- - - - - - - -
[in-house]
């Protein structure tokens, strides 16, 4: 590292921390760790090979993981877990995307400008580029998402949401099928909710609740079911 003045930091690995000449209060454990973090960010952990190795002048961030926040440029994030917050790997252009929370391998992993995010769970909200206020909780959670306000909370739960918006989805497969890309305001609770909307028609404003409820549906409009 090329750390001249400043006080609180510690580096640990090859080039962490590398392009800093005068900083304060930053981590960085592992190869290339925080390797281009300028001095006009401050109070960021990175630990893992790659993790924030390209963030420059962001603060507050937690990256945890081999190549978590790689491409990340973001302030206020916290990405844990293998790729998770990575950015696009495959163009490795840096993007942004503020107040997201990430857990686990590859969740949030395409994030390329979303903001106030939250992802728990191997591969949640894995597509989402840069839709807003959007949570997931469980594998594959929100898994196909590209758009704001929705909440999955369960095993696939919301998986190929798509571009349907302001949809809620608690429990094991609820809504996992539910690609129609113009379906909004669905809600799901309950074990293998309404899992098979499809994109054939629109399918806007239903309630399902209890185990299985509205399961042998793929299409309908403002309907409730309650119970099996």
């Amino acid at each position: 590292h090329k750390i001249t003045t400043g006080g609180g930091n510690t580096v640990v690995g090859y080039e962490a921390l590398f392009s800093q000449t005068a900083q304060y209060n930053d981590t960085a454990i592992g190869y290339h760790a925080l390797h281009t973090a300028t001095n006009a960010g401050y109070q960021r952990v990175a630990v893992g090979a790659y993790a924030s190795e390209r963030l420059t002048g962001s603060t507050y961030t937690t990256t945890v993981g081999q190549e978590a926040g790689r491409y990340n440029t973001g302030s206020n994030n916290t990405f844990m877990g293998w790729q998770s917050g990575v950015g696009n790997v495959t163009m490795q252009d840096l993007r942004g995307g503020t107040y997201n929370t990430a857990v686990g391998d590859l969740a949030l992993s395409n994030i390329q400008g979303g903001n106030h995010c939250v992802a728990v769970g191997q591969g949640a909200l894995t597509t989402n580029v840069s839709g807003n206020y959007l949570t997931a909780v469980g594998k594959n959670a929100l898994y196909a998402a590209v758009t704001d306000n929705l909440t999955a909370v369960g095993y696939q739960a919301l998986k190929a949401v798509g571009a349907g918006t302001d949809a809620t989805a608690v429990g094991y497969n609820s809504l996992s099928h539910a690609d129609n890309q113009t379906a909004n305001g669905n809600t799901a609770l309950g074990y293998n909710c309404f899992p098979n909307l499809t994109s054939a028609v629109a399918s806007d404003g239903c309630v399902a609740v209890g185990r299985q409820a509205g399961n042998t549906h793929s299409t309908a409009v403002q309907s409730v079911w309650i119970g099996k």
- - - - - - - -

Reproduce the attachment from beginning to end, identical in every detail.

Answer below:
[in-house]
């Protein structure tokens, strides 16, 4: 590292921390760790090979993981877990995307400008580029998402949401099928909710609740079911 003045930091690995000449209060454990973090960010952990190795002048961030926040440029994030917050790997252009929370391998992993995010769970909200206020909780959670306000909370739960918006989805497969890309305001609770909307028609404003409820549906409009 090329750390001249400043006080609180510690580096640990090859080039962490590398392009800093005068900083304060930053981590960085592992190869290339925080390797281009300028001095006009401050109070960021990175630990893992790659993790924030390209963030420059962001603060507050937690990256945890081999190549978590790689491409990340973001302030206020916290990405844990293998790729998770990575950015696009495959163009490795840096993007942004503020107040997201990430857990686990590859969740949030395409994030390329979303903001106030939250992802728990191997591969949640894995597509989402840069839709807003959007949570997931469980594998594959929100898994196909590209758009704001929705909440999955369960095993696939919301998986190929798509571009349907302001949809809620608690429990094991609820809504996992539910690609129609113009379906909004669905809600799901309950074990293998309404899992098979499809994109054939629109399918806007239903309630399902209890185990299985509205399961042998793929299409309908403002309907409730309650119970099996």
């Amino acid at each position: 590292h090329k750390i001249t003045t400043g006080g609180g930091n510690t580096v640990v690995g090859y080039e962490a921390l590398f392009s800093q000449t005068a900083q304060y209060n930053d981590t960085a454990i592992g190869y290339h760790a925080l390797h281009t973090a300028t001095n006009a960010g401050y109070q960021r952990v990175a630990v893992g090979a790659y993790a924030s190795e390209r963030l420059t002048g962001s603060t507050y961030t937690t990256t945890v993981g081999q190549e978590a926040g790689r491409y990340n440029t973001g302030s206020n994030n916290t990405f844990m877990g293998w790729q998770s917050g990575v950015g696009n790997v495959t163009m490795q252009d840096l993007r942004g995307g503020t107040y997201n929370t990430a857990v686990g391998d590859l969740a949030l992993s395409n994030i390329q400008g979303g903001n106030h995010c939250v992802a728990v769970g191997q591969g949640a909200l894995t597509t989402n580029v840069s839709g807003n206020y959007l949570t997931a909780v469980g594998k594959n959670a929100l898994y196909a998402a590209v758009t704001d306000n929705l909440t999955a909370v369960g095993y696939q739960a919301l998986k190929a949401v798509g571009a349907g918006t302001d949809a809620t989805a608690v429990g094991y497969n609820s809504l996992s099928h539910a690609d129609n890309q113009t379906a909004n305001g669905n809600t799901a609770l309950g074990y293998n909710c309404f899992p098979n909307l499809t994109s054939a028609v629109a399918s806007d404003g239903c309630v399902a609740v209890g185990r299985q409820a509205g399961n042998t549906h793929s299409t309908a409009v403002q309907s409730v079911w309650i119970g099996k």